North Sunderland Parish Council, September meeting

PATH FALL: Members of North Sunderland Parish Council discussed the path at North Sunderland Point following the fatal fall of a woman last month.

Chairman Coun Geoffrey Stewart expressed deep regrets at the accident of Christine Craven, who tragically slipped and fell to her death on the rocks below the point, next to Seahouses Golf Club.

A letter was received from a friend of the woman, who had since visited the site and realised how dangerous that stretch of the walkway was – a narrow path close to a sheer drop – especially after such heavy rain. He suggested warning signs or a re-routed pathway.

Coun Stewart had contacted Phil Bradley, footpaths officer at Northumberland County Council, and they were investigating the path further.

There had been no erosion but everything was very slippery. One suggestion was to strim the sides to the fence, which would give 10 ft from the cliff in some places.

Mr Bradley and his boss will meet Coun Stewart to have a site visit to cover all possibilities.

NO SOLUTIOn: A solution to the removal of trees at the North Sunderland Industrial Estate has not yet been found.

Lord Crewe’s trust informed the council that it had sold its interest about 15 years ago to one of the occupiers of the industrial estate.

The message from Northumberland County Council’s planning department was ambiguous, but suggested that trees for screening could be removed after two years.

When the estate was first considered there was a great hue and cry and it was a condition that there should be screening between the houses and the factories.

Members heard that the owner was erecting a new fence but did not know what the replacement for the screening would be.

The Northumberland Coast AONB Partnership has an ongoing project for the young rangers on the Rotary Way and it was suggested they could continue on and replace the removed screening.

County Coun Pat Scott and Coun Stewart will bring this up at the next meeting of the AONB partnership.COLUMN CUT: Members heard that the column cut down outside St Aidans was done for safety reasons.

Northumberland County Council was in the process of requesting additional funding to allow any columns cut down due to their structural conditions to be replaced.

The yew trees in the Main Street cemetery will be trimmed back and the pot holes are being sorted out.

BACKING DECISION: It was agreed to support a proposal designed to empower local councils in the face of major planning applications.

The proposal seeks new planning guidance to major developers urging them, as a matter of planning procedure, to attend a local council meeting to answer questions about their planning application and to provide resources to enable the local council to assess developer’s applications – which may be over 1,000 pages long – based on a professional critique of the developer’s evidence.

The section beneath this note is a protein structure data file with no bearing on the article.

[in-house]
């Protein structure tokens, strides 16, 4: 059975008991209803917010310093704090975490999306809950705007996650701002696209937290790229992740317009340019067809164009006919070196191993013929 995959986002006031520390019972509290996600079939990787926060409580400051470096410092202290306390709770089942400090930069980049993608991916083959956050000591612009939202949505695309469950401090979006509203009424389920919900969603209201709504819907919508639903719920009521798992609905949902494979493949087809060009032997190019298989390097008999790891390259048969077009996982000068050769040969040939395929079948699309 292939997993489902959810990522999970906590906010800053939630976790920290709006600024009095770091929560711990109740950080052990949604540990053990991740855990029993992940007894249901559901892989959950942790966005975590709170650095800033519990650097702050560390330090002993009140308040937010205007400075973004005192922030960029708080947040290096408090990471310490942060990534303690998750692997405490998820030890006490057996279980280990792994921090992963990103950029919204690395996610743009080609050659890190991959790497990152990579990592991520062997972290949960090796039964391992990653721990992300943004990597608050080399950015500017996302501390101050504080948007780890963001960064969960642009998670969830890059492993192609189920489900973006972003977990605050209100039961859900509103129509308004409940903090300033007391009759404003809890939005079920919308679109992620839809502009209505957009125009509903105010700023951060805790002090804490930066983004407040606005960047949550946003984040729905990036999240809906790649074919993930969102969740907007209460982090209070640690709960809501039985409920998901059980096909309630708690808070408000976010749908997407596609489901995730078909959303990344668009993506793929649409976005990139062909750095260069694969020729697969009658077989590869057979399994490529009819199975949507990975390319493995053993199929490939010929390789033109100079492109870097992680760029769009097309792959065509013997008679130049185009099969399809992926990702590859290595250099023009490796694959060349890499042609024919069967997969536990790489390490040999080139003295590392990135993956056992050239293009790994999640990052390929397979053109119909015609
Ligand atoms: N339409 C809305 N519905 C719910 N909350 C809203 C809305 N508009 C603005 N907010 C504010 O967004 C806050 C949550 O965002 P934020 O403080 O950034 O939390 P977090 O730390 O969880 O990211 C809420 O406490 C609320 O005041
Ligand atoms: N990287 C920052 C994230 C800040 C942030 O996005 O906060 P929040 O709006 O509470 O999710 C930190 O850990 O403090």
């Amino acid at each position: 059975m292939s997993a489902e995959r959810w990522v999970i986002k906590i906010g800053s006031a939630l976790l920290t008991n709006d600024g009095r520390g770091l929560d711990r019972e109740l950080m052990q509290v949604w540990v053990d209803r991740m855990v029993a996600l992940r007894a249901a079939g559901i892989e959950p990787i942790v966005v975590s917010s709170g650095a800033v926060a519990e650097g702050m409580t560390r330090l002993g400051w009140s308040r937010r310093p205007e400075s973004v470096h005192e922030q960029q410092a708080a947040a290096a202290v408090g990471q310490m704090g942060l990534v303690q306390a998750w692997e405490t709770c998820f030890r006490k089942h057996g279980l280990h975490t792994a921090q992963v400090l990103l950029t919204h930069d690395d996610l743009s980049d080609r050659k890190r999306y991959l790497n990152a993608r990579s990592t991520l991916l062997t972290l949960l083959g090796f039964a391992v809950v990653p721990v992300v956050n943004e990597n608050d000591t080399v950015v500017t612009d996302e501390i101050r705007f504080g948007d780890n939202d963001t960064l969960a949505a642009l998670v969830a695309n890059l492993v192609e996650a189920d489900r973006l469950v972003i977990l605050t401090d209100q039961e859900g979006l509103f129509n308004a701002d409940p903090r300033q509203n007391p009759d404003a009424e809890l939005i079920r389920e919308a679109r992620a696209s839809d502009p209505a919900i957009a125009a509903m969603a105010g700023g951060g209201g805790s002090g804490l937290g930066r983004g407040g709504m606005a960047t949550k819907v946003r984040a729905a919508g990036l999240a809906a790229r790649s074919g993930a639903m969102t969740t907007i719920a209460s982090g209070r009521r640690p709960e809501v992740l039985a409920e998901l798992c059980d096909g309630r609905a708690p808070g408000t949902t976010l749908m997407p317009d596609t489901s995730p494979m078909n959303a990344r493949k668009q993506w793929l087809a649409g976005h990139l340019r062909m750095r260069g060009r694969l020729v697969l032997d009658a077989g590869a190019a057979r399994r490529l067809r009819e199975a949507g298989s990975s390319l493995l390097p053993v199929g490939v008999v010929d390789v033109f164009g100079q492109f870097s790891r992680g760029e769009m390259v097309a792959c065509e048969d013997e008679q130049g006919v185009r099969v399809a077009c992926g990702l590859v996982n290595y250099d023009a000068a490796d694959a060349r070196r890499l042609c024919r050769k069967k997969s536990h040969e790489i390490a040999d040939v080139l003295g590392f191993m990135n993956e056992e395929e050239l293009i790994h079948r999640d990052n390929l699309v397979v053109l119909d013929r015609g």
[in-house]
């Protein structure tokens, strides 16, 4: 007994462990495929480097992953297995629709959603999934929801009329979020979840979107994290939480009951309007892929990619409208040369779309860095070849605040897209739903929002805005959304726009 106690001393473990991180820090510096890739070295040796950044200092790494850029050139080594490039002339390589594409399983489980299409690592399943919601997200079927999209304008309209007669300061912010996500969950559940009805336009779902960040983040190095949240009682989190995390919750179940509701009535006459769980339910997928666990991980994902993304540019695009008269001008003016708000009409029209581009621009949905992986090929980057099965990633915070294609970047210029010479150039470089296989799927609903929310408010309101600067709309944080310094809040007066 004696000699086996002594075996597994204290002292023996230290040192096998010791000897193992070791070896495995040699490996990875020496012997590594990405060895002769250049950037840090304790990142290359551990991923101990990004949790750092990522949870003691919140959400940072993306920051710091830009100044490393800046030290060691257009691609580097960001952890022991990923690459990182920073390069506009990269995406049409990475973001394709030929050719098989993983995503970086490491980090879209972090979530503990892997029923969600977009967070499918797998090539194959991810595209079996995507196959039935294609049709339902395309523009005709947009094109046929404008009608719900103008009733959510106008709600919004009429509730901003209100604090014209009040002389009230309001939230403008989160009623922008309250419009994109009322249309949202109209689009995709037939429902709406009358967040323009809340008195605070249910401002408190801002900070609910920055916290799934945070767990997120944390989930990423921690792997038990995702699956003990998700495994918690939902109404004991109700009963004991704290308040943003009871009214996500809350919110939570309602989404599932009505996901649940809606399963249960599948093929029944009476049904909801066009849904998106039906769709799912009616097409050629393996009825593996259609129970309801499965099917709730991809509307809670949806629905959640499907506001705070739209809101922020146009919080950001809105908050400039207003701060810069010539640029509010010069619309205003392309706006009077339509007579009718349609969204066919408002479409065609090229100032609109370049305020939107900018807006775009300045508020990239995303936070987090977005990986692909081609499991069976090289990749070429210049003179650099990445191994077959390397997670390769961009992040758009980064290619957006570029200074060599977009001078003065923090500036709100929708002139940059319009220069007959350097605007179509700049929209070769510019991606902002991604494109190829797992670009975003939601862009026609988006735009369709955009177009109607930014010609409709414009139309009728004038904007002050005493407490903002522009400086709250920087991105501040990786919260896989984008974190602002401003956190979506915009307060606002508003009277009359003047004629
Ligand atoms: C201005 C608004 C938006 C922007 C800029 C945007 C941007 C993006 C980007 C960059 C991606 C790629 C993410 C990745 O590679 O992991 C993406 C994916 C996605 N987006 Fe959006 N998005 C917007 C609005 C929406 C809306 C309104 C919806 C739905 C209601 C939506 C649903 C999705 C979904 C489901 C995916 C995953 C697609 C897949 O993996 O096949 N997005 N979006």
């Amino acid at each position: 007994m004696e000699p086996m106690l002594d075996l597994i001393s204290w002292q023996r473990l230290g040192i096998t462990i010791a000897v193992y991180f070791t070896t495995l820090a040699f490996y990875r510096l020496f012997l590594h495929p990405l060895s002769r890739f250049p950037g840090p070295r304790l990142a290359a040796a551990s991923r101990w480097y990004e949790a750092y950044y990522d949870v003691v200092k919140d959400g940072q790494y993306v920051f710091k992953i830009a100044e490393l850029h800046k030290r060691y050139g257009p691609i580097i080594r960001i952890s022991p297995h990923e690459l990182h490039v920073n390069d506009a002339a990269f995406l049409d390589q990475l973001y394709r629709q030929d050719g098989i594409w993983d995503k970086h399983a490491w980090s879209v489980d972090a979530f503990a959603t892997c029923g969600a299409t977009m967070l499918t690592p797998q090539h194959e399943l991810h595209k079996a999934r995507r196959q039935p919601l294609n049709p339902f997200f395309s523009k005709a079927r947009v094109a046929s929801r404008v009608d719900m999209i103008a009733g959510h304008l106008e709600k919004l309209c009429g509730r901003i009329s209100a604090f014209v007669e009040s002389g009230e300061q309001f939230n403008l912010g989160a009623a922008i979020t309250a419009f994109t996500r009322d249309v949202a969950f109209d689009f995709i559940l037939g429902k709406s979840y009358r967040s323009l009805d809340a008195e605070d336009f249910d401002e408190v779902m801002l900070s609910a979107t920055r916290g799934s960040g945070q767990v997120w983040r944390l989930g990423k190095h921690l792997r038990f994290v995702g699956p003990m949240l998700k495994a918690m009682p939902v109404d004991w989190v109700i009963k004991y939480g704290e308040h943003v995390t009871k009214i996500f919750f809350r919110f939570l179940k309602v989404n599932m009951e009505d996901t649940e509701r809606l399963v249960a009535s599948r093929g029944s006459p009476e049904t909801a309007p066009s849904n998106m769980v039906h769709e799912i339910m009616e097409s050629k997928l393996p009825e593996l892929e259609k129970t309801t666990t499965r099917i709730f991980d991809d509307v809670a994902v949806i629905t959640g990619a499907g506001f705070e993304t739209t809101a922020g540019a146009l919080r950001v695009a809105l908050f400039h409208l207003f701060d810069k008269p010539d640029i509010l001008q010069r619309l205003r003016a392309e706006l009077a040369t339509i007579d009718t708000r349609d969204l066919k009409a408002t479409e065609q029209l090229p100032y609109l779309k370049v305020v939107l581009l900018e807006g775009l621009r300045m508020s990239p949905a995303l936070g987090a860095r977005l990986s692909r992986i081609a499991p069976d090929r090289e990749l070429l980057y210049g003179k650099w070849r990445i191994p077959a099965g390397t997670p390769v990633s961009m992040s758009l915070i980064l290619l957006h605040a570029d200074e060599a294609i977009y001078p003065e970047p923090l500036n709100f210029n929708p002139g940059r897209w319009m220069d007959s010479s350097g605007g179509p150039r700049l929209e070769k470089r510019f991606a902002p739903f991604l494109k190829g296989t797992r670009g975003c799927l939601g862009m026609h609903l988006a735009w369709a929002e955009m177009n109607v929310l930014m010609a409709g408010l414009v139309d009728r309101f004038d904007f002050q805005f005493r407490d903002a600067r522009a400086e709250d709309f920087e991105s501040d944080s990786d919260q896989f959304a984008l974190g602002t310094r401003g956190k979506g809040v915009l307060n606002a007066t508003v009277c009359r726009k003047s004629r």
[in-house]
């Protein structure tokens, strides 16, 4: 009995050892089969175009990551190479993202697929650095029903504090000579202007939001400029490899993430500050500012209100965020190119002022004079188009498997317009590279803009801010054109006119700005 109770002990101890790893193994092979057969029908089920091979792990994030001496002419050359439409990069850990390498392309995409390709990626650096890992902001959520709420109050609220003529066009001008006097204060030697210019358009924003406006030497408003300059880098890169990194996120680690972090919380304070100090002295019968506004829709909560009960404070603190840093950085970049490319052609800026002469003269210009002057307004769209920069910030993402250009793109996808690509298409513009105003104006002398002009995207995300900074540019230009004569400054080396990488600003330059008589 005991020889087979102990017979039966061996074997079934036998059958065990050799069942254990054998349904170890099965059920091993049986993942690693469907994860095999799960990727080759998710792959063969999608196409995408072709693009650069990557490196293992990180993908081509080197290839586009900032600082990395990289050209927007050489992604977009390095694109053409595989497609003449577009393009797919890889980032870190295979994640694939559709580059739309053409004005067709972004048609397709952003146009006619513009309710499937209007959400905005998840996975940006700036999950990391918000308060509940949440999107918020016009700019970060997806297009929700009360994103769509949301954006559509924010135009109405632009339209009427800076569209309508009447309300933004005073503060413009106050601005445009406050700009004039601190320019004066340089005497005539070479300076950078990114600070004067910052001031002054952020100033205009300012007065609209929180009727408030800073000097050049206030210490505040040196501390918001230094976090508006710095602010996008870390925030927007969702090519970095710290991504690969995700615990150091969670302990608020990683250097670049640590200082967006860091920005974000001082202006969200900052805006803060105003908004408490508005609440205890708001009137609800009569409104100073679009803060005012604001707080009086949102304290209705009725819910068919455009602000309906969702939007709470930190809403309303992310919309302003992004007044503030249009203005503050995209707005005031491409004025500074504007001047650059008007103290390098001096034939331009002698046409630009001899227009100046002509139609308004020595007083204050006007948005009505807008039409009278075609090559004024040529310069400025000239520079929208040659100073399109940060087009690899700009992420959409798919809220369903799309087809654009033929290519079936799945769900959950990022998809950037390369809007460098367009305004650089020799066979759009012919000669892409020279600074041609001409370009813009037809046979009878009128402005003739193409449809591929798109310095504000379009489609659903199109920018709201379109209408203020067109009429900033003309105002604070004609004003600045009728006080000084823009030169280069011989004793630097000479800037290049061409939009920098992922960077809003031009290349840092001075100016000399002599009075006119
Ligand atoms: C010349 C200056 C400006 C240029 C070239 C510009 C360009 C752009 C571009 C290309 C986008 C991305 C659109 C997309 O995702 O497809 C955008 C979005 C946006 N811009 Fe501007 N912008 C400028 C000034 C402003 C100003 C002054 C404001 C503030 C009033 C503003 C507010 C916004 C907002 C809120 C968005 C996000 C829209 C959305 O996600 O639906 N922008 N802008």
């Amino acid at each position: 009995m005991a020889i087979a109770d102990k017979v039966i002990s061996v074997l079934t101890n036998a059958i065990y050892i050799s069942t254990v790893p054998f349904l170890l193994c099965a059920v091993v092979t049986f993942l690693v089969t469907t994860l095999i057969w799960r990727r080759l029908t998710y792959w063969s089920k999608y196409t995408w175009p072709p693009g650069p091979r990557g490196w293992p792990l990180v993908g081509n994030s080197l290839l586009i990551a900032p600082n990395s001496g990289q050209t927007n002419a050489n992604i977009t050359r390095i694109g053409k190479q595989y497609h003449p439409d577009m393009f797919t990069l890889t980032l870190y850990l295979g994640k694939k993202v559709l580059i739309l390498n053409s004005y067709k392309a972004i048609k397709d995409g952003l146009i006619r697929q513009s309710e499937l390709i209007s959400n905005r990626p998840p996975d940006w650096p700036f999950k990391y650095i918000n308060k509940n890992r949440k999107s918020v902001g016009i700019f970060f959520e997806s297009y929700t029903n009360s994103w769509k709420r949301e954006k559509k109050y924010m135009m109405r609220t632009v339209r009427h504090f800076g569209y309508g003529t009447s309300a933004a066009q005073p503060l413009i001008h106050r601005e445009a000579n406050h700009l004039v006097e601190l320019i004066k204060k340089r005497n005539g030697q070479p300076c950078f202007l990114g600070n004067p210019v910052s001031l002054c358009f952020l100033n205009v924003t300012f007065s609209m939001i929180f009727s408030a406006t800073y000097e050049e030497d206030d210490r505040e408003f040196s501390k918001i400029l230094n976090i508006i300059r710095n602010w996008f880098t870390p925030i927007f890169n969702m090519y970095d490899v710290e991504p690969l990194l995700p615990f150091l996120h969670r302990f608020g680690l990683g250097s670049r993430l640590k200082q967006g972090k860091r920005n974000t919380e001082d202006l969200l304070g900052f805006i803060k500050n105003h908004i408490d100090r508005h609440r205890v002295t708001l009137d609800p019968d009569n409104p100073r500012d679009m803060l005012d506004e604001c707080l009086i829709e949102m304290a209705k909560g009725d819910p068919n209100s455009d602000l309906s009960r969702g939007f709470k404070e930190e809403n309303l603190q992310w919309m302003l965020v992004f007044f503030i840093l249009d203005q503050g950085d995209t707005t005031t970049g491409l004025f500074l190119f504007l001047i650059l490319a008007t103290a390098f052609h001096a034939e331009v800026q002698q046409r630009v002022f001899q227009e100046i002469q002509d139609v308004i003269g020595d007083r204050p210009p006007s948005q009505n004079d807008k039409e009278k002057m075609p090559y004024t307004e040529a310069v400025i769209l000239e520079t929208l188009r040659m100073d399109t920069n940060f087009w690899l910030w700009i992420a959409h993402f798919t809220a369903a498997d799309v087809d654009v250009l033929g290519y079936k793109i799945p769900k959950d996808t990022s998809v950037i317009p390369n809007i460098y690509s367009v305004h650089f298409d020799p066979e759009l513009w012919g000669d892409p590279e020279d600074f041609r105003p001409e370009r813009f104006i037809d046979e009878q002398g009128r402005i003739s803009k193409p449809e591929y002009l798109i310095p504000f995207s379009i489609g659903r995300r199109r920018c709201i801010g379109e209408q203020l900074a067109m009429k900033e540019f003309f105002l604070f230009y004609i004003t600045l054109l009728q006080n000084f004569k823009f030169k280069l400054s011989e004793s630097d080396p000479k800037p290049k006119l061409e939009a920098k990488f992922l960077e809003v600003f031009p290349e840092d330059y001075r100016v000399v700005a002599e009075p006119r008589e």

Both of these are if the council wishes, and the council has no obligation to meet with the developers or assess the application.

PLANNING CONCERN: Reservations were expressed about several planning applications.

Members were concerned about plans for an extension to create two business units and two appartments above 52-54 Main Street for several reasons.

Windows on the boundary line were against building regulations.

The Juliet balconies were out of keeping with the other buildings and they did not enhance the building.

It was an overdevelopment in a small area and there was concern with lack of parking.

There was still a fire hazard with only one access.

Members felt a sign at 31 James Street would be too large for a corner site and it could block views.

IN BRIEF: A LETTER was received from Jon Riley of Seahouses Development Trust thanking the council for its support over the future of the library.

The trustees and Jon have been invited to attend a meeting in County Hall to discuss moving the work forward.

PROPOSED wording for the plaque on the fisherman sculpture was approved.

The plaque will read ‘The Rescue presented to the Parish of North Sunderland and Seahouses by Countylife Homes and Seafield Caravan Park’.

IT was suggested that the council writes to Sir Alan Beith MP to find out his views on the proposed new hospital at Cramlington.

A different venue was suggested at St George’s or adjacent to it at Morpeth, where all the infrastructure such as buses and trains is already there.

THERE had been rumours around the village that the bus service was to be changed. But Coun Tom Orrin had telephoned Arriva and was told there would be no change until Easter.

MEMBERS heard that the roundabout in the centre of Seahouses had been hit again by a bus due to cars parking outside the bank.

THE next meeting takes place on Monday, October 3, in the sheltered housing community centre, Stone Close, Seahouses, at 7pm.